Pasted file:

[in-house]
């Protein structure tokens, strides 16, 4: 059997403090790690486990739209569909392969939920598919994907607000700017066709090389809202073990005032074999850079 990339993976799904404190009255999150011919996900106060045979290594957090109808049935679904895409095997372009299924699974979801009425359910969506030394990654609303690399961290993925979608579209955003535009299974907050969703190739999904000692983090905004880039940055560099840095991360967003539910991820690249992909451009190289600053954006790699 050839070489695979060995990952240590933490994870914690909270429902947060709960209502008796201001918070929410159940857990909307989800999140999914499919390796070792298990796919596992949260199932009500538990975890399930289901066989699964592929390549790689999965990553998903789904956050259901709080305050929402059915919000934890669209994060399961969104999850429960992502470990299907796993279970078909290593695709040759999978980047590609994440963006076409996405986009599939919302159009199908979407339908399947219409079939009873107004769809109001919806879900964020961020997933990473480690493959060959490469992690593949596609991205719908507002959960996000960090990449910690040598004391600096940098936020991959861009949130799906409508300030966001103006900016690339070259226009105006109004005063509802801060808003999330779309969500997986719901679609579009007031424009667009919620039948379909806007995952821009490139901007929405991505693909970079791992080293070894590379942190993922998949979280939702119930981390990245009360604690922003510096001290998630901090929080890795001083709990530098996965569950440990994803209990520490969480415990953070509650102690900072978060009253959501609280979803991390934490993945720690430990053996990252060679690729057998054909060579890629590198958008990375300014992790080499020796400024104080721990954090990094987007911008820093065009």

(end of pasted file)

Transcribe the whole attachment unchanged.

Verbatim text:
[in-house]
């Protein structure tokens, strides 16, 4: 059997403090790690486990739209569909392969939920598919994907607000700017066709090389809202073990005032074999850079 990339993976799904404190009255999150011919996900106060045979290594957090109808049935679904895409095997372009299924699974979801009425359910969506030394990654609303690399961290993925979608579209955003535009299974907050969703190739999904000692983090905004880039940055560099840095991360967003539910991820690249992909451009190289600053954006790699 050839070489695979060995990952240590933490994870914690909270429902947060709960209502008796201001918070929410159940857990909307989800999140999914499919390796070792298990796919596992949260199932009500538990975890399930289901066989699964592929390549790689999965990553998903789904956050259901709080305050929402059915919000934890669209994060399961969104999850429960992502470990299907796993279970078909290593695709040759999978980047590609994440963006076409996405986009599939919302159009199908979407339908399947219409079939009873107004769809109001919806879900964020961020997933990473480690493959060959490469992690593949596609991205719908507002959960996000960090990449910690040598004391600096940098936020991959861009949130799906409508300030966001103006900016690339070259226009105006109004005063509802801060808003999330779309969500997986719901679609579009007031424009667009919620039948379909806007995952821009490139901007929405991505693909970079791992080293070894590379942190993922998949979280939702119930981390990245009360604690922003510096001290998630901090929080890795001083709990530098996965569950440990994803209990520490969480415990953070509650102690900072978060009253959501609280979803991390934490993945720690430990053996990252060679690729057998054909060579890629590198958008990375300014992790080499020796400024104080721990954090990094987007911008820093065009």